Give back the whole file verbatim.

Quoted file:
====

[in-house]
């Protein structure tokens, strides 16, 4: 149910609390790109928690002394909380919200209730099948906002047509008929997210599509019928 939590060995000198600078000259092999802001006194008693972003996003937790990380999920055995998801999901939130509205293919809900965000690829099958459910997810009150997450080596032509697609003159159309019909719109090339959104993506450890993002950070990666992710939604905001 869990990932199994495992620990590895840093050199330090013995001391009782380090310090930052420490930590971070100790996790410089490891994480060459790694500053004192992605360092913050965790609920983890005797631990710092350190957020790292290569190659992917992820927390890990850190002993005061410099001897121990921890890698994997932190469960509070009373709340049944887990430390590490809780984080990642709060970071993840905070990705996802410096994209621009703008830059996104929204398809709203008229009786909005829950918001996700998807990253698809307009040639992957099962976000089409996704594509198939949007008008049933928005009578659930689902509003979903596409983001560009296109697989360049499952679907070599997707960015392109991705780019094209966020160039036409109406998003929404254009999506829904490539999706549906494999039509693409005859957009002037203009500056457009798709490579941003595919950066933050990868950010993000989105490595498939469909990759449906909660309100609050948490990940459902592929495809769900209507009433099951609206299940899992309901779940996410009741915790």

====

[in-house]
């Protein structure tokens, strides 16, 4: 149910609390790109928690002394909380919200209730099948906002047509008929997210599509019928 939590060995000198600078000259092999802001006194008693972003996003937790990380999920055995998801999901939130509205293919809900965000690829099958459910997810009150997450080596032509697609003159159309019909719109090339959104993506450890993002950070990666992710939604905001 869990990932199994495992620990590895840093050199330090013995001391009782380090310090930052420490930590971070100790996790410089490891994480060459790694500053004192992605360092913050965790609920983890005797631990710092350190957020790292290569190659992917992820927390890990850190002993005061410099001897121990921890890698994997932190469960509070009373709340049944887990430390590490809780984080990642709060970071993840905070990705996802410096994209621009703008830059996104929204398809709203008229009786909005829950918001996700998807990253698809307009040639992957099962976000089409996704594509198939949007008008049933928005009578659930689902509003979903596409983001560009296109697989360049499952679907070599997707960015392109991705780019094209966020160039036409109406998003929404254009999506829904490539999706549906494999039509693409005859957009002037203009500056457009798709490579941003595919950066933050990868950010993000989105490595498939469909990759449906909660309100609050948490990940459902592929495809769900209507009433099951609206299940899992309901779940996410009741915790």